Boredom is an enemy in fundraising.

And boring fundraising is a natural long-term outcome unless you and your group actively work to keep things interesting each year. You have to create freshness and excitement if you want to achieve fundraising success—and even more, if you want to maintain fundraising success.

You won’t create a signature fundraising effort by simply picking a company, sharing your flyers, and collecting your orders. You’ll make some money, but it can feel like forced labor—both for your volunteers and for the parents buying from your fundraiser.

Now, that doesn’t mean you should throw out all that you do now in a bid for newness. I’m actually a huge believer in sticking with a fundraising company or a fundraising model if you’ve had success and received great service. But there are tons of good habits to keep those old efforts, as well as your newest ones, fresh and interesting.

The biggest key is to start anew each year. Learn from last year’s experience, but do not—please—simply call last year’s volunteers, grab last year’s flyers, change some dates, and press repeat. Rather, work hard to bring at least one or two new volunteers into the project and take the time to change your messaging. Was last year about new iPads for the middle grades? Maybe this year can be about the updates to your playground and recess yard.

My favorite ideas for creating excitement are the most creative and the easiest to change from year to year. These are the high-profile incentives that get the kids and families talking and laughing and that even make the local paper. Yes, it’s the principal moving his office to the roof or kissing a pig, or the popular math teacher driving around the school on a Harley-Davidson or a gym teacher in a dunk tank. Whether it’s a pig or a motorcycle or a roof in year one, make sure it’s something wholly different in year two.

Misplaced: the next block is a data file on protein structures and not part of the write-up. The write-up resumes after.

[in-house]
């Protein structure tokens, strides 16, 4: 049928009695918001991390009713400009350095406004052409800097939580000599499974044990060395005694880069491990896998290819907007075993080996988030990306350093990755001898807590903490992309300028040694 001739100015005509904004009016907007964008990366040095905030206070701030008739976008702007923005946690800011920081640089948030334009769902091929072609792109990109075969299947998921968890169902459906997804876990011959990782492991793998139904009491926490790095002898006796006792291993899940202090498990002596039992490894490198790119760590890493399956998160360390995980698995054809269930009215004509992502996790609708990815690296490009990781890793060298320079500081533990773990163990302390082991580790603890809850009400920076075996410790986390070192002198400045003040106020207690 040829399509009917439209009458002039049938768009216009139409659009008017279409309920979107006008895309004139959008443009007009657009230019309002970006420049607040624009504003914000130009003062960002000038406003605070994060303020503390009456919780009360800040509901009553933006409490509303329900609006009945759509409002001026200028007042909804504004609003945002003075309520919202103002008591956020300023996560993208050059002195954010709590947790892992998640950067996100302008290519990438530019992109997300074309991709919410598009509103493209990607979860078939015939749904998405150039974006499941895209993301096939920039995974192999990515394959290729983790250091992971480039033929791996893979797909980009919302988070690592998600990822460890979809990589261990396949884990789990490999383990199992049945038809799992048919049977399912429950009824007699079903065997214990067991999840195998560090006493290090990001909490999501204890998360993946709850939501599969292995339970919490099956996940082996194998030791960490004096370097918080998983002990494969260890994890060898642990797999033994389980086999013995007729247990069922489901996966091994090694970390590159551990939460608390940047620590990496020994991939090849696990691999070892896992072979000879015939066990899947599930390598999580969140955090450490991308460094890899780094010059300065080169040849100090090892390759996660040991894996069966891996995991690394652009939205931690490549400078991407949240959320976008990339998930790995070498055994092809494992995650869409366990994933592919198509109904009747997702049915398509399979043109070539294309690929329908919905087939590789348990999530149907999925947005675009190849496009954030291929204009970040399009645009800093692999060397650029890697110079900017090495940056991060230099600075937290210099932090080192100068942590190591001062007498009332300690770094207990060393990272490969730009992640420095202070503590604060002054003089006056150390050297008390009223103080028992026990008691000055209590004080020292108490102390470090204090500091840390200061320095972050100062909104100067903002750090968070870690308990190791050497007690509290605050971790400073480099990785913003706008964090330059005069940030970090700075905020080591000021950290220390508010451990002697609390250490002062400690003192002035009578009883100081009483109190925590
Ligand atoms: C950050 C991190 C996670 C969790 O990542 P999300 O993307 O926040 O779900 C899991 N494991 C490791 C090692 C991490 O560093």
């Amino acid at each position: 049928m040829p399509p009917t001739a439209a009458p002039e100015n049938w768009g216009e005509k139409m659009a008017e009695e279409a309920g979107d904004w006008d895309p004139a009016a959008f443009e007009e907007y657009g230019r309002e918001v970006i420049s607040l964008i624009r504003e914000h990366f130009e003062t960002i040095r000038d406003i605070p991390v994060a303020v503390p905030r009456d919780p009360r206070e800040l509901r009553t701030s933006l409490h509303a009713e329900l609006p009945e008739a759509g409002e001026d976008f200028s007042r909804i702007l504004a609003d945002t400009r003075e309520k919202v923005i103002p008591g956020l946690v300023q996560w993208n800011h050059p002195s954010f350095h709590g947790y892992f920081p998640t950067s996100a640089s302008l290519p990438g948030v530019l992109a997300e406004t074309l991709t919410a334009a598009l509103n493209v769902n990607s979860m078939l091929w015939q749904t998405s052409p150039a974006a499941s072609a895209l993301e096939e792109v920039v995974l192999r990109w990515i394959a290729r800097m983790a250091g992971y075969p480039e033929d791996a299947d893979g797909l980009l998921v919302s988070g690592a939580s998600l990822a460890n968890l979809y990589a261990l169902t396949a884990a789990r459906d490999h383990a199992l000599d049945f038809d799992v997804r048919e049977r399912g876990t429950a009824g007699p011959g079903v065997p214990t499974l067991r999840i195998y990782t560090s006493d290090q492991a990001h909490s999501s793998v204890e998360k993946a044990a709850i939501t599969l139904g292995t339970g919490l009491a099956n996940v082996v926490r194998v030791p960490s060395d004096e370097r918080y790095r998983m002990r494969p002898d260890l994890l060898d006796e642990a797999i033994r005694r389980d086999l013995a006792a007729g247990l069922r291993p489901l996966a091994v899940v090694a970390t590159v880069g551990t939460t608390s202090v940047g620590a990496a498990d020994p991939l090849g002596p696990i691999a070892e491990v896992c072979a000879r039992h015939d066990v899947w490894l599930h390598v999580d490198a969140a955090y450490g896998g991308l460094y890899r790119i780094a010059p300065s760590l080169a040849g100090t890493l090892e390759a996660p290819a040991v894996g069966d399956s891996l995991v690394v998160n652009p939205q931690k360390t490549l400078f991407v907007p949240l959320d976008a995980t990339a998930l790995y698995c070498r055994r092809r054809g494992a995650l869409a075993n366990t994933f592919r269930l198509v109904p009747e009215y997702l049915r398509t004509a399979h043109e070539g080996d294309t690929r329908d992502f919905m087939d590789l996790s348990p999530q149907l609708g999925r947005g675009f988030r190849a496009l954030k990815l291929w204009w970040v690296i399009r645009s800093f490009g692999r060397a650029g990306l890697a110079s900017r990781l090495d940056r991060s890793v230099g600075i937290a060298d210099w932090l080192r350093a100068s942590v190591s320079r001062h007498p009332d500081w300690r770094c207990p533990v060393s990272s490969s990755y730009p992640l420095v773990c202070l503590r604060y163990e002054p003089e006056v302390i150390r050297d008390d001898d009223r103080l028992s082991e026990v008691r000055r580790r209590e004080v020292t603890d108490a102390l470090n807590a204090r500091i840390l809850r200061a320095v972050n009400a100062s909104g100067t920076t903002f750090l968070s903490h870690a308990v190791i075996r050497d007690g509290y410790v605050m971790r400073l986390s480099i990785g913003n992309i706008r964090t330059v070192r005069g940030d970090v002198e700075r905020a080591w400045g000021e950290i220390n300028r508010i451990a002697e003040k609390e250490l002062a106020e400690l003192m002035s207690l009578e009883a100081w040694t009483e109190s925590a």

(This year, in conjunction with the national trade association for fundraising companies, the Association of Fund-Raising Distributors and Suppliers, we’ve actually been tracking a ton of these fun ideas. You can check them out at

Changing what you sell or how you fundraise can also be a way to stay fresh. If your auction is getting stale, it’s perfectly OK to change to a flower sale. While I’d be cautious about doing away with your most successful effort, there’s often a lot of room for experimenting with your second- or third-largest effort, if you conduct that many. This PTO Today Buyer’s Guide issue has literally hundreds of options for you to consider to add that touch of newness. And sometimes that new effort in the second slot proves so successful that you can move it up to replace the fundraiser in your primary slot down the road.

In the long run, parents support a cause. Assuming they’ll support your fundraiser just because they should or just because they did last year is a surefire recipe for a slow decline and frustration. On the other hand, if they feel good about your group, and if you effectively emphasize your cause and your good work (rather than the product and the pricing)...and then you add some pizzazz and refreshed spirit...that’s when you can maintain success for the long term.